Michael Crookston, the psychiatrist that handles the Utah Re- covery Assistance Program, (URAP) emphasizes that we have a long history of not taking care of each other. He warns us not to stand idly by until there is a disaster when you could save a


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career and a life. Impairment in work is the last place doctors will let it fall apart, losing their health and relationships first. Each physician is responsible for reporting suspected impair- ment of a physician to superiors--to the Chief Resident or Program Director—not to peers or anyone who might be implicated in a libel suit. If informed by concerned colleagues, the chief resident can serve as an advocate for a person, not a punisher or punitive force, but as a centralized person to keep track of concerns throughout various rotations. Chief residents are in positions to discern when an isolated situational depres- sion, performance lapse, or other problem has been resolved, or when it has developed into a patterned behavior that needs intervention. If the Chief Resident or Program Director decides that intervention is called for, in Utah there is an impaired physician program that is structured to be helpful and accessi- ble. URAP is contractual, confrontational, monitored and confidential, a program in which if one remains clean and sober one can finish residency. Once completed successfully the case is sealed—as though it never happened.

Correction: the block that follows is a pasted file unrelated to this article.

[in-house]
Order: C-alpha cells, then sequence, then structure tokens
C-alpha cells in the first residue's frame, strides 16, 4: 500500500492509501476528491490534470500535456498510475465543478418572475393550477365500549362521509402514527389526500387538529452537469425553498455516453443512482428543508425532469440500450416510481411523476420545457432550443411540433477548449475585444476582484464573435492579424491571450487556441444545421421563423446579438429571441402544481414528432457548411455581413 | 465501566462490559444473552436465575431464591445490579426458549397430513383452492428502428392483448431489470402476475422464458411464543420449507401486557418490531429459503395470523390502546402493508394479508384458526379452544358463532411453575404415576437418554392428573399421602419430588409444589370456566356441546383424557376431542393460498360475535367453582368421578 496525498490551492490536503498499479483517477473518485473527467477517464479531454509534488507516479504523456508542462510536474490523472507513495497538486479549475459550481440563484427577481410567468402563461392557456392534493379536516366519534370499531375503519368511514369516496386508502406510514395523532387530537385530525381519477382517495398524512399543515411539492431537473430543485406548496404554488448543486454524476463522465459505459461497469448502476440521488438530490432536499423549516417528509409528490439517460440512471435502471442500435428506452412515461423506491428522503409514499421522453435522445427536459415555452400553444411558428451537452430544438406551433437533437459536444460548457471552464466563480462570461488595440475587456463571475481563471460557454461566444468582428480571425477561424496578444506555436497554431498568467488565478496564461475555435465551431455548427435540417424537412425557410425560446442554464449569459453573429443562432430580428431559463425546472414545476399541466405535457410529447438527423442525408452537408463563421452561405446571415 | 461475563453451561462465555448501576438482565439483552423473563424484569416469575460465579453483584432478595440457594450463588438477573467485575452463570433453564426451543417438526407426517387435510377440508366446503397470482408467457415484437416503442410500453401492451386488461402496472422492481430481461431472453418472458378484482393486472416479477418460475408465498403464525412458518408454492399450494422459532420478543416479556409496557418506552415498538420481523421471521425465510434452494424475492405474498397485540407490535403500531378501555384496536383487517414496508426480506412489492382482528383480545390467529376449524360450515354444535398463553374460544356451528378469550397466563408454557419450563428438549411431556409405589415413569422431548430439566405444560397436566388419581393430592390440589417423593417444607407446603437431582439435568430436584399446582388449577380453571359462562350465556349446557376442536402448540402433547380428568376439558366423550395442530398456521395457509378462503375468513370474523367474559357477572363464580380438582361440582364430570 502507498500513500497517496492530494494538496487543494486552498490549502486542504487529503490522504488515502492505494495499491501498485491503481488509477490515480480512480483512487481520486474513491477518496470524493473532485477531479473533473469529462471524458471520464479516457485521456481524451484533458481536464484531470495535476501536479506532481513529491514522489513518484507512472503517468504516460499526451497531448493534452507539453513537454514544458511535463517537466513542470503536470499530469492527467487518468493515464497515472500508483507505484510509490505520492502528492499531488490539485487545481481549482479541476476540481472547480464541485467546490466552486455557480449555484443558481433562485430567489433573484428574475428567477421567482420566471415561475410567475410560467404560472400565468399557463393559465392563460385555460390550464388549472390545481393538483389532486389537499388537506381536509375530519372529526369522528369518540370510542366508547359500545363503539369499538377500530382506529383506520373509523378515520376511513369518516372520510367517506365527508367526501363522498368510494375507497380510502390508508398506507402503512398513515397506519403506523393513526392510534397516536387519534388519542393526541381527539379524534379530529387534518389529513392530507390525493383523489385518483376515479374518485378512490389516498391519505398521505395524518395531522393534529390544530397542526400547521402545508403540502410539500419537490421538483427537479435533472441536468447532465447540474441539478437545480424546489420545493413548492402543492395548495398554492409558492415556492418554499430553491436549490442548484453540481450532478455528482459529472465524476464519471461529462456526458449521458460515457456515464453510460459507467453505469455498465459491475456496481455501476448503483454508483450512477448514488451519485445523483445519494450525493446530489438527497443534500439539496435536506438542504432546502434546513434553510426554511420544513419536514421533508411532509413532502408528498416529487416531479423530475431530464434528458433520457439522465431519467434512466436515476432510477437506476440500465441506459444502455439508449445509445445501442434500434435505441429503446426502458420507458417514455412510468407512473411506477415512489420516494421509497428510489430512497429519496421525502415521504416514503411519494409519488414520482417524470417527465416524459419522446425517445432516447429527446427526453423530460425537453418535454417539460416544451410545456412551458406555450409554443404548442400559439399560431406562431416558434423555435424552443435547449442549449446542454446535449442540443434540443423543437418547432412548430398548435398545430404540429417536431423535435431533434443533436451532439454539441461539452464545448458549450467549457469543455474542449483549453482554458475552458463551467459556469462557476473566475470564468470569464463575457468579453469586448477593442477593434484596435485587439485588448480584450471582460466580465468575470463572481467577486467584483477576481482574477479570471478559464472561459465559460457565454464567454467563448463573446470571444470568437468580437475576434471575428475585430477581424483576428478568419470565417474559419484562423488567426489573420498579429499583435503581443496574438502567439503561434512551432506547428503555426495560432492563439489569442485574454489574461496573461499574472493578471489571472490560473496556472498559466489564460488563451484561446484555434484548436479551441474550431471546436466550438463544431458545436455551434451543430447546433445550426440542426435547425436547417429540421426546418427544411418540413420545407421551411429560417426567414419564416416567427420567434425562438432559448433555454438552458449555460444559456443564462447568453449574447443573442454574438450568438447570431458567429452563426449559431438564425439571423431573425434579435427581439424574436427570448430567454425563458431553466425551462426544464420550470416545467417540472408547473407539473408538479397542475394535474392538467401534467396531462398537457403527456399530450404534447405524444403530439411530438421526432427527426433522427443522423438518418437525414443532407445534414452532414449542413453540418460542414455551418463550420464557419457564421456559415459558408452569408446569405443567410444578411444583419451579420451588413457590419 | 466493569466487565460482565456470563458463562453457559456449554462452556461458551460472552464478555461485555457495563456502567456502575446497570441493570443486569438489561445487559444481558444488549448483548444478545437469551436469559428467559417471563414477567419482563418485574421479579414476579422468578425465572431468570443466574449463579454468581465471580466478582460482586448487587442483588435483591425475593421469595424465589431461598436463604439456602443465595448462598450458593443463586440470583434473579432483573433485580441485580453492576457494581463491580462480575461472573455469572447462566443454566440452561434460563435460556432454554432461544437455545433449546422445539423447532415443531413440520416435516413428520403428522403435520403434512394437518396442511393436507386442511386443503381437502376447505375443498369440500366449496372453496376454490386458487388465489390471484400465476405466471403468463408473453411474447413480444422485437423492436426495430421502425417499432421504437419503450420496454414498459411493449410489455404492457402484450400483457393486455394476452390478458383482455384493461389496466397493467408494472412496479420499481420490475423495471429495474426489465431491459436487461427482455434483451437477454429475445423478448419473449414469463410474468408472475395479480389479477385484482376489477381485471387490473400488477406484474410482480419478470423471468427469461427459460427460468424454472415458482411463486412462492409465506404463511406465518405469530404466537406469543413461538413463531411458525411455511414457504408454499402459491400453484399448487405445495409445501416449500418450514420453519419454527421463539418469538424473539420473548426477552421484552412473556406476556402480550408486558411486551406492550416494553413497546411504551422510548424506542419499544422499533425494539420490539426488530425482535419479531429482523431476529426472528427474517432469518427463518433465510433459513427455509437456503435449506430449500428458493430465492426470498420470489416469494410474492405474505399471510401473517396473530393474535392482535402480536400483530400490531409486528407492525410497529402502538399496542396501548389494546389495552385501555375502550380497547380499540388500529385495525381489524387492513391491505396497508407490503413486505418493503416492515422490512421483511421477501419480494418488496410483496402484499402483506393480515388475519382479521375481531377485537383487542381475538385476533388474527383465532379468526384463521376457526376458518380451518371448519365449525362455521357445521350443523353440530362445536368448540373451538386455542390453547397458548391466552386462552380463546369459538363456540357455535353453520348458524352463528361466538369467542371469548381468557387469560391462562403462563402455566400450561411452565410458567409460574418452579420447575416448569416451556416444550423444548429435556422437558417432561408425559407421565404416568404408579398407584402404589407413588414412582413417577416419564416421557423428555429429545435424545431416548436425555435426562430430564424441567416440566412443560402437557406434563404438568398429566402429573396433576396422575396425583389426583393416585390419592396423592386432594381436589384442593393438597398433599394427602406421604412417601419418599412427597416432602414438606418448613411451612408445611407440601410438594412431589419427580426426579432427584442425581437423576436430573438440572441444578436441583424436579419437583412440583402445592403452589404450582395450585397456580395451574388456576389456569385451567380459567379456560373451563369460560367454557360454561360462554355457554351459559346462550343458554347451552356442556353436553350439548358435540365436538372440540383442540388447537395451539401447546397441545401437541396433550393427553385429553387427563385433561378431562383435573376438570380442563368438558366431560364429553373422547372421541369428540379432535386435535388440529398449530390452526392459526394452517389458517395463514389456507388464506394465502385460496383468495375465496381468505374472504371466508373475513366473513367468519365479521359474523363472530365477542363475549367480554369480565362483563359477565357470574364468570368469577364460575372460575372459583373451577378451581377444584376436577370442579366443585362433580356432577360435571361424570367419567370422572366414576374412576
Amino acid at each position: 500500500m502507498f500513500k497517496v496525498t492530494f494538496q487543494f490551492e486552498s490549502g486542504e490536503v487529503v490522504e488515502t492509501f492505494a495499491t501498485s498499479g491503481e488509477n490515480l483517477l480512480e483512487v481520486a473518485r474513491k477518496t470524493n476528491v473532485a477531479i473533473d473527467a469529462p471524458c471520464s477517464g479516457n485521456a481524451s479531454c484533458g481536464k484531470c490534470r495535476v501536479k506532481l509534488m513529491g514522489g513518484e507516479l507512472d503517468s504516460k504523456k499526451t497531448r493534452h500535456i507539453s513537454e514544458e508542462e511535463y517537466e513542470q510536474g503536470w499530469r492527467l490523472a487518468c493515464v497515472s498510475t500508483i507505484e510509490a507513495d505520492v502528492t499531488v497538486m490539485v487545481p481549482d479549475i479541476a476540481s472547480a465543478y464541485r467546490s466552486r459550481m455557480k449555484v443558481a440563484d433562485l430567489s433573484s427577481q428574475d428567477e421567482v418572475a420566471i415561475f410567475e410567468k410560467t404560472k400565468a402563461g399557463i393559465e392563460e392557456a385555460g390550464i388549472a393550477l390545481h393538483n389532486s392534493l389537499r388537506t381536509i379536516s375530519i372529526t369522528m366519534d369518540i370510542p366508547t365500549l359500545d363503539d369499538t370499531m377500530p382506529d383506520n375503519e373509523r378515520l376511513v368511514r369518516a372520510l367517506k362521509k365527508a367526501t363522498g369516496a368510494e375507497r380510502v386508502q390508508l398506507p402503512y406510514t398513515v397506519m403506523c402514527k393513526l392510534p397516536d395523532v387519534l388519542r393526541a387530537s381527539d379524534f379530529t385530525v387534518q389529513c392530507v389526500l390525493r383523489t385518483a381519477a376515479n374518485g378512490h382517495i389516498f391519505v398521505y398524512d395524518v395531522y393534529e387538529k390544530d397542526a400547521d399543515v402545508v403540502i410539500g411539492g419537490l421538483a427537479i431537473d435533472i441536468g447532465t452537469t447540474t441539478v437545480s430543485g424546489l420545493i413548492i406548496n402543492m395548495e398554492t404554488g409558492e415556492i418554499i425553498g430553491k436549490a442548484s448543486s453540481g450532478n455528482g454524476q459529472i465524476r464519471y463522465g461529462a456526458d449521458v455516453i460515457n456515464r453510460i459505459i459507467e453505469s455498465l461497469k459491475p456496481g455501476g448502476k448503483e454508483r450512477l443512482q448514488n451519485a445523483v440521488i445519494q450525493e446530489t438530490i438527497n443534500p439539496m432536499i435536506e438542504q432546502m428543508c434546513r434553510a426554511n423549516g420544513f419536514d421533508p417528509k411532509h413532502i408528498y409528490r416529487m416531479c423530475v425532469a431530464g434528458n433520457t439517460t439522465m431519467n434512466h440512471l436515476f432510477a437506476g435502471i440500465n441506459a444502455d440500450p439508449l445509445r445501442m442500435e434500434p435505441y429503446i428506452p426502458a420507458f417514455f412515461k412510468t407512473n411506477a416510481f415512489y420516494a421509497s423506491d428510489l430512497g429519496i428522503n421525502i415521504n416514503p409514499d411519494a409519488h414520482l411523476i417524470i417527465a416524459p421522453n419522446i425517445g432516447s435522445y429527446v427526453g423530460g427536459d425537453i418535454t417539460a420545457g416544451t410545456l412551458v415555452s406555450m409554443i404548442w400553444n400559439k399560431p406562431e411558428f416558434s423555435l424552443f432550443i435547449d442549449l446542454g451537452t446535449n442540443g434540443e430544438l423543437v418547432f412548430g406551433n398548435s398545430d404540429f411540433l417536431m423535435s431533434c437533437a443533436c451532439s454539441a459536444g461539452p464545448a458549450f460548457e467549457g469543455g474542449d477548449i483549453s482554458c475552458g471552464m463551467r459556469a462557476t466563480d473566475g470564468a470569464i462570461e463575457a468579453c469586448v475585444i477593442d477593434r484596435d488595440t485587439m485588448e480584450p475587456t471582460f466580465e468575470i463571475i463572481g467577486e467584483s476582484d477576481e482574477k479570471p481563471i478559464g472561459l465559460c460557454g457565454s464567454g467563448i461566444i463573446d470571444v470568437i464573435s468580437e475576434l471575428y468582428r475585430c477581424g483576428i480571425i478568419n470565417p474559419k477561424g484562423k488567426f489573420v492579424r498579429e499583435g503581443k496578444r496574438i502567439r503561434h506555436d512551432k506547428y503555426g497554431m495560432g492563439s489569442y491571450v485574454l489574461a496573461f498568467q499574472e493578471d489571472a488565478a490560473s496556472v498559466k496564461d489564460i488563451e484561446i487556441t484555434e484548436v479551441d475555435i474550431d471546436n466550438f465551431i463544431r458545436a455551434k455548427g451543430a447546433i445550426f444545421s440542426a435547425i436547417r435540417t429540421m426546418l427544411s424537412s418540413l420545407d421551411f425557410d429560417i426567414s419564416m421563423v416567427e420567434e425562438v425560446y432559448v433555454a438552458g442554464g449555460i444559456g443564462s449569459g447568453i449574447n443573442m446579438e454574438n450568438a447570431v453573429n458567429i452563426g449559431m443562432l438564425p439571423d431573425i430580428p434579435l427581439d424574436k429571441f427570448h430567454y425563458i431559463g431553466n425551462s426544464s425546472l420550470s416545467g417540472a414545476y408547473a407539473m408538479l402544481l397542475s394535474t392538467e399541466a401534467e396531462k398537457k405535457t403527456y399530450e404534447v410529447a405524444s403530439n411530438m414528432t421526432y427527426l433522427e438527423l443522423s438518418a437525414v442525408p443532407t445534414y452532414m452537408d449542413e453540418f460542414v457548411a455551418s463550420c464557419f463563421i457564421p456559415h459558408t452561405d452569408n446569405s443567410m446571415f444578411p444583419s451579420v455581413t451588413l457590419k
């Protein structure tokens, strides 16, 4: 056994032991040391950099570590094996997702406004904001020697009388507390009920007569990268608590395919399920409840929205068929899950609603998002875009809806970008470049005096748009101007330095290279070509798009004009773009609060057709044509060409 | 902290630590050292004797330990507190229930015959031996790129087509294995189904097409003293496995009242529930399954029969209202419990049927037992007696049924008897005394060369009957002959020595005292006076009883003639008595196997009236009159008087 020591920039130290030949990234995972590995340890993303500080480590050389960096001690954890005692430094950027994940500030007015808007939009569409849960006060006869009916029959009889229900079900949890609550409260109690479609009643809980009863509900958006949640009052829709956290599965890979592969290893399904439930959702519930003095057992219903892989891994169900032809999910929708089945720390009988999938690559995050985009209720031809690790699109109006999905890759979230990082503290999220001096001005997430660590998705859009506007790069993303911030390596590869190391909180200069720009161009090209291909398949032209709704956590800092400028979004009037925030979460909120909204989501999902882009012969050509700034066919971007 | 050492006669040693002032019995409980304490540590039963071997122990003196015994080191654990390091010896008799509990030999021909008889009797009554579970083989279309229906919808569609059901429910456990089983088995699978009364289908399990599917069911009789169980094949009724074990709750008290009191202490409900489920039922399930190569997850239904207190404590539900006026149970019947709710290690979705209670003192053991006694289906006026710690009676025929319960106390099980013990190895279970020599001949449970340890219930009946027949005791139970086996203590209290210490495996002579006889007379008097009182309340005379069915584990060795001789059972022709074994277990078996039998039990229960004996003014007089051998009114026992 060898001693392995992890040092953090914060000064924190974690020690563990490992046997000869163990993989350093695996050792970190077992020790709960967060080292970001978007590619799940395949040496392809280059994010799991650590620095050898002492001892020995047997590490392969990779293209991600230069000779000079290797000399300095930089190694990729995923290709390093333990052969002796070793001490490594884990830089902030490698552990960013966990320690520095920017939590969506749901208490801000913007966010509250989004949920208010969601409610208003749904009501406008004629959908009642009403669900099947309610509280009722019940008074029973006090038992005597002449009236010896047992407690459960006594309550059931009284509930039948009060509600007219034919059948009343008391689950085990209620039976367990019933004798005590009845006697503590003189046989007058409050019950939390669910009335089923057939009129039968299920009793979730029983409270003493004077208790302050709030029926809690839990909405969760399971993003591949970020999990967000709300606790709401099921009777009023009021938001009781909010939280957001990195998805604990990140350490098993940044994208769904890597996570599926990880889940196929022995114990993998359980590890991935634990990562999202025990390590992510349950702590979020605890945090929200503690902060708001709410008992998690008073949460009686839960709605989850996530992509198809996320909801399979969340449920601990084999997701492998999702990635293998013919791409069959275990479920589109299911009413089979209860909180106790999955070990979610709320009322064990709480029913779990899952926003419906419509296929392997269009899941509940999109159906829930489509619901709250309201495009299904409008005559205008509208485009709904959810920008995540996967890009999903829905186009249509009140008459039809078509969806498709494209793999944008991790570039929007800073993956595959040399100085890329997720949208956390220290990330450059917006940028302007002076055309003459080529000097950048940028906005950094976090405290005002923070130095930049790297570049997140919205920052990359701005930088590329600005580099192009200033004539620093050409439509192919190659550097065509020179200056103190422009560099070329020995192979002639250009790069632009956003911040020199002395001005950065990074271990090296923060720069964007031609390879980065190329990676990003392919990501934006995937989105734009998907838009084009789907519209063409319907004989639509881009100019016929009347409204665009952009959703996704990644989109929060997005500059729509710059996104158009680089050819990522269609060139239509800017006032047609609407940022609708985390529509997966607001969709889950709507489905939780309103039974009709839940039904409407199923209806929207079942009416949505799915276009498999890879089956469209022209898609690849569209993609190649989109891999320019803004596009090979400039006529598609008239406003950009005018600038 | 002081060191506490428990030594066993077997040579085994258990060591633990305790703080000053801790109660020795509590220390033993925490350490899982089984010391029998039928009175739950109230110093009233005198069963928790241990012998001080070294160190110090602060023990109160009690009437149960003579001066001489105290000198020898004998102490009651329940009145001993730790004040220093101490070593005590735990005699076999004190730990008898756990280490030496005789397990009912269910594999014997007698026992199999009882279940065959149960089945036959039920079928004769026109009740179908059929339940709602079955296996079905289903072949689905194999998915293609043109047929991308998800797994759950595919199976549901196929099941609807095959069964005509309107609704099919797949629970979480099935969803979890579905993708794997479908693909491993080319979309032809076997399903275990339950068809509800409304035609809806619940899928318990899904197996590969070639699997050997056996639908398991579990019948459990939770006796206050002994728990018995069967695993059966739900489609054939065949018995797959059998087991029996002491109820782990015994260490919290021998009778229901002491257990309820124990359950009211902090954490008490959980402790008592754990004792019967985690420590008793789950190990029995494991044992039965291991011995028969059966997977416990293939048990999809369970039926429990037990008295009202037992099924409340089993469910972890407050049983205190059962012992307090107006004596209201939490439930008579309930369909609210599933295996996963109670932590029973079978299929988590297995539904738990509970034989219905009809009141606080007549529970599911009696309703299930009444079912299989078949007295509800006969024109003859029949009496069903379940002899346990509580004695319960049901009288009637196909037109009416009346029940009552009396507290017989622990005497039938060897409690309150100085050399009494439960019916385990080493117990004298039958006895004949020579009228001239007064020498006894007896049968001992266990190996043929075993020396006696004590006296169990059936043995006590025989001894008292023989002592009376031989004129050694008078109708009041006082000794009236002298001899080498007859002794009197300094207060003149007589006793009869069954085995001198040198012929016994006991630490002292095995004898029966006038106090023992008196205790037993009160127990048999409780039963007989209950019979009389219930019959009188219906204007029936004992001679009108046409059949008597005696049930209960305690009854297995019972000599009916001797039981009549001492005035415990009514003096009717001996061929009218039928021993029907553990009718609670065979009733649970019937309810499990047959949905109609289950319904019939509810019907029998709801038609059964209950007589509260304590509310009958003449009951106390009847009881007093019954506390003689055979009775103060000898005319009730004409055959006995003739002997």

How does one define whether a problem exists and strategize how to proceed? Residents at our LDSH Resident Conference suggested the following signals and strategies. Initially, look for acute causes: is this a change, not a personality disorder? Is there burn-out, grief, perhaps some explanatory isolated incident, or possible psychiatric difficulties: schizophrenia, d e p r e s s i o n , b i - p o l a r i t y ? R e a l i z e t h a t s i t u a t i o n a l d e p r e s s i o n c a n trigger more chronic conditions. Secondly, reflect on what

your relationship is with the person. Generally, people would prefer to talk with peers, then chief residents, then the attend- ing. Friends may ask, “How is it going?” or if an incident has occurred, “What happened? Tess Jones stresses that medicine is about decoding stories, interpreting them, healing through bearing witness. It is a move from chaos to coherence, from